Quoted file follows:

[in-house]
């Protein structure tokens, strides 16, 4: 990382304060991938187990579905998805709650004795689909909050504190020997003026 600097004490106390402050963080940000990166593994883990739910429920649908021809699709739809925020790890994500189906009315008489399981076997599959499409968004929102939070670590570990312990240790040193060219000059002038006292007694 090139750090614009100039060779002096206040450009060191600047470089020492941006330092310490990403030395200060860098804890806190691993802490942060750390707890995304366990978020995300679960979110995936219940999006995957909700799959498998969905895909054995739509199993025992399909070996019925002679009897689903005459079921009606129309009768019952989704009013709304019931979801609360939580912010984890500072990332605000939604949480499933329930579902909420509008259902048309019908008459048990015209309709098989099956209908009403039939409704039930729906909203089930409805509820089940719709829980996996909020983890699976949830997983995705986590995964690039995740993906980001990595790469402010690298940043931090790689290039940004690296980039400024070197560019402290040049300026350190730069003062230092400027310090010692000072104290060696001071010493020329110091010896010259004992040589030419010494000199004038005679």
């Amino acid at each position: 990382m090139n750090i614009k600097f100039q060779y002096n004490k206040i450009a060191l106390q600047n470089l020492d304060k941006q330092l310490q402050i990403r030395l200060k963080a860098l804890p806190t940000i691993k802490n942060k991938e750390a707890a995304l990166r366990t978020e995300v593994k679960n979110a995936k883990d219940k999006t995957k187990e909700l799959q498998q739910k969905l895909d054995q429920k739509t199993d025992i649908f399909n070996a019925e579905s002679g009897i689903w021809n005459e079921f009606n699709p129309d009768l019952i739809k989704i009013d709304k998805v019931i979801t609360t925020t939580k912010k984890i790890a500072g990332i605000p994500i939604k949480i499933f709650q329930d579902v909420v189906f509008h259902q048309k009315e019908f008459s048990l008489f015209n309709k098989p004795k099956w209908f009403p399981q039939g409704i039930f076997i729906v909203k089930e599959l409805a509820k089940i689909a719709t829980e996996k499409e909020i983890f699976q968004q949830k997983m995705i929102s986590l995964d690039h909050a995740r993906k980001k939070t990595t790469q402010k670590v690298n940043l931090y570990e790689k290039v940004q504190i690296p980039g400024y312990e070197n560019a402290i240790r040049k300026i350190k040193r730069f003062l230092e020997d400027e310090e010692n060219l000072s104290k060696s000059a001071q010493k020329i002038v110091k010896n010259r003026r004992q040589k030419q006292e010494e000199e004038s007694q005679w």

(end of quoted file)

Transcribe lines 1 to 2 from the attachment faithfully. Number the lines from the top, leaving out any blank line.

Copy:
[in-house]
């Protein structure tokens, strides 16, 4: 990382304060991938187990579905998805709650004795689909909050504190020997003026 600097004490106390402050963080940000990166593994883990739910429920649908021809699709739809925020790890994500189906009315008489399981076997599959499409968004929102939070670590570990312990240790040193060219000059002038006292007694 090139750090614009100039060779002096206040450009060191600047470089020492941006330092310490990403030395200060860098804890806190691993802490942060750390707890995304366990978020995300679960979110995936219940999006995957909700799959498998969905895909054995739509199993025992399909070996019925002679009897689903005459079921009606129309009768019952989704009013709304019931979801609360939580912010984890500072990332605000939604949480499933329930579902909420509008259902048309019908008459048990015209309709098989099956209908009403039939409704039930729906909203089930409805509820089940719709829980996996909020983890699976949830997983995705986590995964690039995740993906980001990595790469402010690298940043931090790689290039940004690296980039400024070197560019402290040049300026350190730069003062230092400027310090010692000072104290060696001071010493020329110091010896010259004992040589030419010494000199004038005679």